Understanding your route before you take off, if possible, can help you plan for when you’re going to want to slow down, or walk, where you can gain back some time, when and if you’ll need running poles and any tricky sections in a trail race where there’s the possibility of getting off-route.
6. Get in the right headspace
In addition to your physical training, it’s advisable to give your mental state some attention. Running a race can be exhilarating and empowering but it can also be nerve wracking and daunting. In the months leading up to your race, it can be worthwhile practicing mindfulness or meditation, which a 2020 study published in the journal Neural Plasticity found improved coordination, endurance and cognitive function. This could help you in the lead up to the race and in combating race-day nerves.
Know yourself and understand what you’ll need the day before your race and morning of to ensure you’re in the best head space possible. It might be good to minimize social contact and give yourself some quiet time to focus and get in the right headspace.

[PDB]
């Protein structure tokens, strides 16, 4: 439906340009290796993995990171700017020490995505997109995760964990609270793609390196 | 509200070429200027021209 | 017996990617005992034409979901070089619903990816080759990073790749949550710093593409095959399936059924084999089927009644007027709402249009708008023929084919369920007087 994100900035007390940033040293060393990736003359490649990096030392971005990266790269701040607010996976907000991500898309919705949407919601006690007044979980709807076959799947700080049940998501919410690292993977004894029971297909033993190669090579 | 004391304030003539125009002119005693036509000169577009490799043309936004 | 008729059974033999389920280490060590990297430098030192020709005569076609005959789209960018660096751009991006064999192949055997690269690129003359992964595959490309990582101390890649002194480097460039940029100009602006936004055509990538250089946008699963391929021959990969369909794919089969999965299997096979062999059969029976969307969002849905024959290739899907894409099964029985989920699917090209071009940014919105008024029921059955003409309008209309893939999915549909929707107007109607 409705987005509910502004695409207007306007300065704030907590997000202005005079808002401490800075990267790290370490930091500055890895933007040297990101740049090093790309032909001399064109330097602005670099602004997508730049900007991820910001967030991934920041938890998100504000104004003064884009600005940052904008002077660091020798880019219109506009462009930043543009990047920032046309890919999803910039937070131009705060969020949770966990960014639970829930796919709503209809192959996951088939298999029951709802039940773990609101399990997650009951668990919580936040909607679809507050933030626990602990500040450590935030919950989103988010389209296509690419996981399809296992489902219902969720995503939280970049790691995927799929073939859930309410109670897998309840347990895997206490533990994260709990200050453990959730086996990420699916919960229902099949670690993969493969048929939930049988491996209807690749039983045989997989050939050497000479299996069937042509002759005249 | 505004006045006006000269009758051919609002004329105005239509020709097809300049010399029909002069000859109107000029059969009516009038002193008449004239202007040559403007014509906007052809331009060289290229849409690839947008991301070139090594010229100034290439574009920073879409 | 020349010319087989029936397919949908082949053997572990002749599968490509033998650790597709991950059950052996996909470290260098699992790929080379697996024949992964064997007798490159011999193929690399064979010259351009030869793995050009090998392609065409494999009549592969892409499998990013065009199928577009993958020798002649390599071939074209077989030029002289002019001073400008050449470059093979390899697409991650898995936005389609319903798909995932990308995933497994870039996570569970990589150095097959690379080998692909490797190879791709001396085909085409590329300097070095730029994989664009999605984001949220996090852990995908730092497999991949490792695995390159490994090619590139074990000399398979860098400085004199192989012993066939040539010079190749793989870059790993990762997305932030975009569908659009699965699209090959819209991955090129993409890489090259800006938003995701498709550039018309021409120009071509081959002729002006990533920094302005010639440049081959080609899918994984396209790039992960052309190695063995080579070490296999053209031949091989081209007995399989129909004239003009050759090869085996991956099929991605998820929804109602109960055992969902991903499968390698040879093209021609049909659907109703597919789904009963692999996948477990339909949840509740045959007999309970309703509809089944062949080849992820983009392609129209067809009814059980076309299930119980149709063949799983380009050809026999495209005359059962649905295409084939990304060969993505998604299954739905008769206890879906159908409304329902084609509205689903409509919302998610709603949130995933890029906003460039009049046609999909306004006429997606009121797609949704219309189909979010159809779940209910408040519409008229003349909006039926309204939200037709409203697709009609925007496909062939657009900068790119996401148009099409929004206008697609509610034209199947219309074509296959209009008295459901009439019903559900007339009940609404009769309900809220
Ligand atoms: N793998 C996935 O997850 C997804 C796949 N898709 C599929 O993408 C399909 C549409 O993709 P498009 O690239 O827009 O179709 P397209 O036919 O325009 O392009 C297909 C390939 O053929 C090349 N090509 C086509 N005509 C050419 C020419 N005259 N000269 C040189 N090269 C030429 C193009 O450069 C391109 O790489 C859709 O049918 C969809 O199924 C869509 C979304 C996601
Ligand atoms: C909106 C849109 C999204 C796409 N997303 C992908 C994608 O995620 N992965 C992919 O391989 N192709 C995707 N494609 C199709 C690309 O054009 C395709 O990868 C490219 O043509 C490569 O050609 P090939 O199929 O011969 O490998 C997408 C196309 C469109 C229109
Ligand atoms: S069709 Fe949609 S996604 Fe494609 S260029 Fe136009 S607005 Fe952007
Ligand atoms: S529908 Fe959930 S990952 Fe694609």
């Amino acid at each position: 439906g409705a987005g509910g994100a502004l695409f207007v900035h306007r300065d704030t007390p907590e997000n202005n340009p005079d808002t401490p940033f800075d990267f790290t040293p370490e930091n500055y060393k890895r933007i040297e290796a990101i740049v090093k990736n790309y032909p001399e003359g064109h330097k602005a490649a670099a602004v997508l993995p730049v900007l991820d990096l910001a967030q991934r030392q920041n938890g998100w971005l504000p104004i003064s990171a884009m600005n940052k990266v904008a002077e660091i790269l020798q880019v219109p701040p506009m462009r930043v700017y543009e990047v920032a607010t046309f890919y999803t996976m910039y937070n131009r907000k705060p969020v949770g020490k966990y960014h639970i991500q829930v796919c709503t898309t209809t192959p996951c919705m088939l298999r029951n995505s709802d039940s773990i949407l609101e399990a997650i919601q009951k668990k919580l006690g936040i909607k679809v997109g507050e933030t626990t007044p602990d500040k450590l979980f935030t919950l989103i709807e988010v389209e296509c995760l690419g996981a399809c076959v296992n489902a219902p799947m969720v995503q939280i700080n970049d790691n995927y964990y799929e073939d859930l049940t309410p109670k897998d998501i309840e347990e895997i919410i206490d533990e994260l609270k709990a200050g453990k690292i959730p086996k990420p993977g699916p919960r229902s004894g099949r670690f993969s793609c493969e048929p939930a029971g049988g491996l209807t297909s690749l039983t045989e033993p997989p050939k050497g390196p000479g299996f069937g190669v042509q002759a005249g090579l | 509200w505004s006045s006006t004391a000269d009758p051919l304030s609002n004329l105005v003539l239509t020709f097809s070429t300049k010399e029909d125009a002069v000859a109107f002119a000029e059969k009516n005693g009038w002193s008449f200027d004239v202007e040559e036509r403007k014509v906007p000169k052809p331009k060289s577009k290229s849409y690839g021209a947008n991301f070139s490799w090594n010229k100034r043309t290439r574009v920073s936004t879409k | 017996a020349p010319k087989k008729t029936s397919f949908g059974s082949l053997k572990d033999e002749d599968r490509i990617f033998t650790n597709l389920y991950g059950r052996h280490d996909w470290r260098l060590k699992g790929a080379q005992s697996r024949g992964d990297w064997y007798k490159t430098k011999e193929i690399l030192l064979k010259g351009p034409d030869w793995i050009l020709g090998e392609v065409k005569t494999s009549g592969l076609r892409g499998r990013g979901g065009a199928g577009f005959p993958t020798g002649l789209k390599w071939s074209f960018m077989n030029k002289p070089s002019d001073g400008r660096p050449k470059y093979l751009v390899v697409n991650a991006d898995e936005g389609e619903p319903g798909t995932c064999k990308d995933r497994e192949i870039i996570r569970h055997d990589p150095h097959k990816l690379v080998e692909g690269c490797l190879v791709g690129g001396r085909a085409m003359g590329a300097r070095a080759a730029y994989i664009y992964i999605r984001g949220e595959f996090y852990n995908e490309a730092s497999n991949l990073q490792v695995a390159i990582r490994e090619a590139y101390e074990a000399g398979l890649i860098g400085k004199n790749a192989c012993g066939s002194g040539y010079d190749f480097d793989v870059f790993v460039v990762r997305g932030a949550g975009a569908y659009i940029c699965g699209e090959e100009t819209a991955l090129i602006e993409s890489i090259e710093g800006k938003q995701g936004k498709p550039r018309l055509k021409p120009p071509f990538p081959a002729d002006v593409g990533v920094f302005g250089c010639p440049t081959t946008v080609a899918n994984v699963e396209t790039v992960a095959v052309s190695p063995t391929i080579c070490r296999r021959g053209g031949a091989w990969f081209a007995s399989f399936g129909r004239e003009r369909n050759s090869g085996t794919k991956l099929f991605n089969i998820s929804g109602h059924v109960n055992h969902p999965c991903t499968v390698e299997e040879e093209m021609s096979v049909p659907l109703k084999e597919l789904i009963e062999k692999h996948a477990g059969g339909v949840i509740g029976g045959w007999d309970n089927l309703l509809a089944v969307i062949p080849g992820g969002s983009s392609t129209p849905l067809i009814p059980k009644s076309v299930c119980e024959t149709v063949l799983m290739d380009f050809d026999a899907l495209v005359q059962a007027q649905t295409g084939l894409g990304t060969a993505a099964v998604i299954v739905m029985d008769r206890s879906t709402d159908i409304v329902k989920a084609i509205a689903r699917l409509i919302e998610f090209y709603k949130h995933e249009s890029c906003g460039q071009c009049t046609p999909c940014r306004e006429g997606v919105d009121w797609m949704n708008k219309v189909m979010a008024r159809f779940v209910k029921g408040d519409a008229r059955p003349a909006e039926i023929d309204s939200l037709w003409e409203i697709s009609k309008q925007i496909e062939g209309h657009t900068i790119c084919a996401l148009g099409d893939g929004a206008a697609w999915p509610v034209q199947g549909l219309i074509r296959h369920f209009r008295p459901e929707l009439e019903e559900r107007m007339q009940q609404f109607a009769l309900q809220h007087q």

7. Fuel up
Just like filling up the tank of your car before you set off on a long drive, you’re going to want to make sure your body has plenty of energy stored before a race. For a race that’s not likely to take much more than an hour, you can simply make sure you eat well in the couple of preceding days, but fueling for endurance races can take careful fine-tuning. Following his second-place win at the 2023 UTMB, Zach Miller revealed that for him, managing his sodium levels with salt tablets was the secret to success.
For longer distances, you might want to consider increasing your carbohydrate intake – a practice known as carb loading – to increase your body’s glycogen stores. The best nutritional advice is to focus on well-balanced meals with protein and carbohydrates and not going overboard on refined carbs or fiber, which might wreak havoc on your gut. Learn more in our article on carb loading.
Though you should definitely eat well in the days leading up to your race, if you’re going to be able to eat during the race and are loading your hydration vest up with running gels, then you don’t necessarily need to carb load, but you will want to make sure your stomach can handle gels and take them with plenty of water to avoid the dreaded “runners' trots.”